Post­ed by Nao­mi Firestone-Teeter

Ear­li­er this month, we heard from Marni Davis, Mat­ti Fried­man, and Sarah Bunin Benor. Today we meet Eliyahu Stern, whose first book, The Genius: Eli­jah of Vil­na and the Mak­ing of Mod­ern Judaism, was pub­lished ear­li­er this year by Yale Uni­ver­si­ty Press.

Called impor­tant and ambi­tious” by Tablet, The Genius presents a new mod­el for under­stand­ing mod­ern Jew­ish his­to­ry,” through the sto­ry of the Vil­na Gaon.” On top of being named a 2013 Sami Rohr Prize final­ist, the title won the 2012 Samuel and Ron­nie Hey­man Prize for Out­stand­ing Schol­ar­ly Publication.

Below, Eliyahu Stern dis­cuss­es his newest projects, writ­ing thank you notes, and the impor­tance of cof­fee in the morn­ing and wine in the evening to his writing:

What are some of the most chal­leng­ing things about writ­ing non-fiction?

Try­ing to explain why some­one who lived hun­dreds of years ago, bare­ly inter­act­ed with any­one, and wrote in the most severe­ly cryp­tic man­ner is actu­al­ly a hid­den key to under­stand­ing cur­rent trends in Amer­i­can Jewry. 

What or who has been your inspi­ra­tion for writ­ing non-fiction?

I remain awed by Harold Bloom’s strong and ele­gant prose and Charles Taylor’s abil­i­ty to use his pen to engrave ideas in peo­ples’ minds.

Who is your intend­ed audience?

I write for any­one inter­est­ed in the core ideas and insti­tu­tions that under­gird present-day Jew­ish life.

Are you work­ing on any­thing new right now?

I am work­ing on two projects. The first is an intel­lec­tu­al his­to­ry of Jew­ish nation­al­ism in Rus­sia. The sec­ond is a larg­er project on the dif­fi­cult choice of decid­ing on a new Home­land. Fol­low­ing the dead­ly anti-Semit­ic attacks of 1881, Russ­ian Jews stood at a fork in the road, weigh­ing whether to emi­grate to Amer­i­ca or Pales­tine. Both lands rep­re­sent­ed some­thing larg­er than one’s own life, and both promised Jews some­thing they had nev­er expe­ri­enced, the end of anti-Semi­tism and the pos­si­bil­i­ty of polit­i­cal and eco­nom­ic free­dom. What went through peo­ples’ minds as they con­sid­ered their options? How did their choic­es rede­fine the course of Jew­ish his­to­ry and indeed world history?

What are you read­ing now?

I’ve been read­ing Zikhronot Bat Ami, the col­or­ful mem­oir of the first great Amer­i­can Jew­ish bib­lio­phile Ephraim Deinard. His mon­u­men­tal two-vol­ume, Kohelet Ameri­ka (1926) doc­u­ment­ed the library of Amer­i­can Hebrew lit­er­a­ture pub­lished between 1735 – 1926. Deinard grew up in Lithua­nia in a tra­di­tion­al home and even­tu­al­ly made his way to the Unit­ed States, where he played a crit­i­cal role in estab­lish­ing the major Amer­i­can Jew­ish libraries and pub­lish­ing hous­es in cities rang­ing from Newark to New Orleans. 

When did you decide to be a writer? Where were you?

After my bar mitz­vah my par­ents told me that I was going to write thank you notes. I asked them why? They said because that’s what you are sup­posed to do when you receive a gift. I nev­er choose to write; I pick up my pen when there is some­thing that needs to be expressed.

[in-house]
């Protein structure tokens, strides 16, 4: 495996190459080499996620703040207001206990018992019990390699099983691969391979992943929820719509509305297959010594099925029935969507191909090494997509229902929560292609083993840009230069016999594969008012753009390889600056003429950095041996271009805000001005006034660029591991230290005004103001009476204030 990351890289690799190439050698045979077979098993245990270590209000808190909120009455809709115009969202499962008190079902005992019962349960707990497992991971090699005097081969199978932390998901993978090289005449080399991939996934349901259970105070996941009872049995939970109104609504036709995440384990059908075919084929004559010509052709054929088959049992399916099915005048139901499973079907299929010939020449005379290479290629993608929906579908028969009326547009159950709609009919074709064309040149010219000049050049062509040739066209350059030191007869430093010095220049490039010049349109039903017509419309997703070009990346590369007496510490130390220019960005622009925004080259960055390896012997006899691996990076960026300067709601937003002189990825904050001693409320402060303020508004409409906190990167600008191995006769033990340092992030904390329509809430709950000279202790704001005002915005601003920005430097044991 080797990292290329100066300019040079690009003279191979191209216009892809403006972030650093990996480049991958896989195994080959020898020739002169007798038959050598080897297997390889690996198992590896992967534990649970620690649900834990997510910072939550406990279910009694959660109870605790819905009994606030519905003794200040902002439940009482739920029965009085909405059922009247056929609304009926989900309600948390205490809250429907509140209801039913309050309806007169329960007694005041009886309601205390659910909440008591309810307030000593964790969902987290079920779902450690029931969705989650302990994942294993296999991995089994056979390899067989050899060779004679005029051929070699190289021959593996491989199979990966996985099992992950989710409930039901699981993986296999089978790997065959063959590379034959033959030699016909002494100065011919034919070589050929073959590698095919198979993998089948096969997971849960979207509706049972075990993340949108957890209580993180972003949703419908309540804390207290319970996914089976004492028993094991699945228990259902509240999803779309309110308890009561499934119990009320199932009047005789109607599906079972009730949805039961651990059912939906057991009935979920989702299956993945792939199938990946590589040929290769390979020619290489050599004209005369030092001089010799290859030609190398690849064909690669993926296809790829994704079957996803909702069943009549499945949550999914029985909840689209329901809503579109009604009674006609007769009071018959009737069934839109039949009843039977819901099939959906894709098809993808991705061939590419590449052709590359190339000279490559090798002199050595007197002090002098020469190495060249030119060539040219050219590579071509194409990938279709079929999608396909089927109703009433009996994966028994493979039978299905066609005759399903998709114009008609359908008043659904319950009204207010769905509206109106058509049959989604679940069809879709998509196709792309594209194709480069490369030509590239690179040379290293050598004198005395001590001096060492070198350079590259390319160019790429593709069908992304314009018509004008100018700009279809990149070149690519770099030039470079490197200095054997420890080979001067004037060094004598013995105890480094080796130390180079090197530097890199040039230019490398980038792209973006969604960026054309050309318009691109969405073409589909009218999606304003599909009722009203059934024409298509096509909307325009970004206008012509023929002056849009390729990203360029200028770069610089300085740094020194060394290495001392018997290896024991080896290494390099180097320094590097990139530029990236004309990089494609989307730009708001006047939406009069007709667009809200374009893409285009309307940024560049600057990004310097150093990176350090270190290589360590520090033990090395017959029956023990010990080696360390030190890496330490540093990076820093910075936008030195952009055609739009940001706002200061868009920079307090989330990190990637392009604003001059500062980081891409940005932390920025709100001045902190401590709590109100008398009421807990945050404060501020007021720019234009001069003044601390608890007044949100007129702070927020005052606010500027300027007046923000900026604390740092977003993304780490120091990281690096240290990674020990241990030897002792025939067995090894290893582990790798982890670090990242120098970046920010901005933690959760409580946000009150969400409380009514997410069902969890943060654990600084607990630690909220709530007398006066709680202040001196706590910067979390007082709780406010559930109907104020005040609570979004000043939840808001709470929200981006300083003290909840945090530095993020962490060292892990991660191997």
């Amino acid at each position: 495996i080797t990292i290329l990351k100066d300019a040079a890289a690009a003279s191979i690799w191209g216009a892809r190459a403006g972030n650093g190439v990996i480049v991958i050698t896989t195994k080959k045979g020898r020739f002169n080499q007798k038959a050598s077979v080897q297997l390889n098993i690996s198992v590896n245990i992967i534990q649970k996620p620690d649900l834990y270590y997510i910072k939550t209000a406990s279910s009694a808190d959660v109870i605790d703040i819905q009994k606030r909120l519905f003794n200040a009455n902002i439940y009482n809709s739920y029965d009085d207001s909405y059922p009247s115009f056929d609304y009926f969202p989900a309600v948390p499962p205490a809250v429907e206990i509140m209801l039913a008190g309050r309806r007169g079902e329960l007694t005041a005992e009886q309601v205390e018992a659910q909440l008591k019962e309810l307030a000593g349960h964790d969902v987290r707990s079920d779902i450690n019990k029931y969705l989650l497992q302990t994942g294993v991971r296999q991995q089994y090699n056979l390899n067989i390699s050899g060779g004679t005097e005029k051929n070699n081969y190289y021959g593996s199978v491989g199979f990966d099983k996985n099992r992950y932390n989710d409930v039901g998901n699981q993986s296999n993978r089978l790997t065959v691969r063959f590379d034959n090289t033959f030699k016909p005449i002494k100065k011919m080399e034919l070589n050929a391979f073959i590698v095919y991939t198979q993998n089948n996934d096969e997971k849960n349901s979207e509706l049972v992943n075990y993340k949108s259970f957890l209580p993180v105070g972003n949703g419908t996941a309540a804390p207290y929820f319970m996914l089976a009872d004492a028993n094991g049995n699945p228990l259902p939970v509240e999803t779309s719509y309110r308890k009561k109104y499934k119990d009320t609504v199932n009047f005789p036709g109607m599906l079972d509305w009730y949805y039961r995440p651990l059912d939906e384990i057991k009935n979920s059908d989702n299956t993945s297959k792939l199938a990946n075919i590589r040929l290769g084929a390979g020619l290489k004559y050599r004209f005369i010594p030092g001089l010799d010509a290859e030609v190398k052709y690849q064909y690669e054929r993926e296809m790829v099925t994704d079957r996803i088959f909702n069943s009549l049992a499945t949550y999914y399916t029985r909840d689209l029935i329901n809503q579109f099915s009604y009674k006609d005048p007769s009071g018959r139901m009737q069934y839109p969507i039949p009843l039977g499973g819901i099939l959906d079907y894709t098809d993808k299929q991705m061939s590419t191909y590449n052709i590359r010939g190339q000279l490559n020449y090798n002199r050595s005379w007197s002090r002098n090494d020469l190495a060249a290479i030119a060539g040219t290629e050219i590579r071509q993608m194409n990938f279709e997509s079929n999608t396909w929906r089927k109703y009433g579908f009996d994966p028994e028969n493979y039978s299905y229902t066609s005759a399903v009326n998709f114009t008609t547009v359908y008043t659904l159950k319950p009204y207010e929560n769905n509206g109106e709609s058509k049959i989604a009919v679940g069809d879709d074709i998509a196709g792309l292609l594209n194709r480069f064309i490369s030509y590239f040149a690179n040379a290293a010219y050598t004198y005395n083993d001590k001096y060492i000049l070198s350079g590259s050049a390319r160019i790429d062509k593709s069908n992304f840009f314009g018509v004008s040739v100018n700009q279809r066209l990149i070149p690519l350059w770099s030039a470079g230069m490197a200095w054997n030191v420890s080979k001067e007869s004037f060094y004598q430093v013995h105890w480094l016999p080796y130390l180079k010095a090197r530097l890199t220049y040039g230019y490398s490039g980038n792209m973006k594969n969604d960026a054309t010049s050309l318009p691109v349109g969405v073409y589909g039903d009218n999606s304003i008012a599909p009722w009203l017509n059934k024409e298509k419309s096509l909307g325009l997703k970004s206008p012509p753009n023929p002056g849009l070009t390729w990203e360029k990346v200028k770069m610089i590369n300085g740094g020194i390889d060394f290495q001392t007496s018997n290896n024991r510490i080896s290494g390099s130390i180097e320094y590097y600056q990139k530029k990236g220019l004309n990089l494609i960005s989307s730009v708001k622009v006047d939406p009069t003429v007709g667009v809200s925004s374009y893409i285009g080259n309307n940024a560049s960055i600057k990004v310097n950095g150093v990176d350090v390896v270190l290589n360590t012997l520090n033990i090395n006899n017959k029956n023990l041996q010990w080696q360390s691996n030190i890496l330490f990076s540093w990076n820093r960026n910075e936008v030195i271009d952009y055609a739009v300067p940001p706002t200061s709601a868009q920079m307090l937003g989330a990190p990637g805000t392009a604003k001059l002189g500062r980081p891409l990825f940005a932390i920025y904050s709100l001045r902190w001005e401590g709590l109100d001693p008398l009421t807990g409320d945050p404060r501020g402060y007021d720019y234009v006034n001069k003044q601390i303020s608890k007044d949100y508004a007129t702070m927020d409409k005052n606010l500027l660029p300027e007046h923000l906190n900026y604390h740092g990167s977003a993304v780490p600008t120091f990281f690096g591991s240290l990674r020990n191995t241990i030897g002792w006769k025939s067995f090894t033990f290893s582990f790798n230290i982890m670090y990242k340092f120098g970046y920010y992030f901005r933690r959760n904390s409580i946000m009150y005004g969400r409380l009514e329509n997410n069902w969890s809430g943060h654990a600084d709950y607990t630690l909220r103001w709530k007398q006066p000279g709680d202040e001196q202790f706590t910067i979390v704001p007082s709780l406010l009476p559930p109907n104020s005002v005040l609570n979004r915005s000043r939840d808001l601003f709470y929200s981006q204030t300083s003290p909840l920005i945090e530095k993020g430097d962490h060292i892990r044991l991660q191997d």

What is the moun­tain­top for you — how do you define success?

Suc­cess is when peo­ple tell me some­thing I say or write allows them to bet­ter under­stand their lives and the world they inhabit.

How do you write — what is your pri­vate modus operan­di? What tal­is­mans, rit­u­als, props do you use to assist you?

Cof­fee in the morn­ing. Wine in the evening. Music that gives my prose rhythm. Phone con­ver­sa­tions with friends and col­leagues that call my ideas into ques­tion, push­ing me beyond what I put on paper that day.

What do you want read­ers to get out of your book?

Instead of think­ing about Judaism in terms of degrees of accul­tur­a­tion and assim­i­la­tion, I would like them to rec­og­nize the agency, genius, and cre­ativ­i­ty of the mod­ern Jew­ish experience. 

Eliyahu Stern is Assis­tant Pro­fes­sor of Reli­gious Stud­ies at Yale Uni­ver­si­ty. Pre­vi­ous­ly, he was Junior William Gold­ing Fel­low in the Human­i­ties at Brasenose Col­lege and the Ori­en­tal Insti­tute, Uni­ver­si­ty of Oxford. His first book, The Genius: Eli­jah of Vil­na and the Mak­ing of Mod­ern Judaism, was pub­lished by Yale Uni­ver­si­ty Press in 2013 and was the recip­i­ent of The Samuel and Ron­nie Hey­man Prize for Out­stand­ing Schol­ar­ly Pub­li­ca­tion. He is a Fel­low of the Shalom Hart­man Insti­tute and has served as a term mem­ber on the Coun­cil on For­eign Rela­tions, and as a con­sul­tant to the Muse­um of the His­to­ry of Pol­ish Jews in War­saw, Poland.

Orig­i­nal­ly from Lan­cast­er, Penn­syl­va­nia, Nao­mi is the CEO of Jew­ish Book Coun­cil. She grad­u­at­ed from Emory Uni­ver­si­ty with degrees in Eng­lish and Art His­to­ry and, in addi­tion, stud­ied at Uni­ver­si­ty Col­lege Lon­don. Pri­or to her role as exec­u­tive direc­tor, Nao­mi served as the found­ing edi­tor of the JBC web­site and blog and man­ag­ing edi­tor of Jew­ish Book World. In addi­tion, she has over­seen JBC’s dig­i­tal ini­tia­tives, and also devel­oped the JBC’s Vis­it­ing Scribe series and Unpack­ing the Book: Jew­ish Writ­ers in Conversation.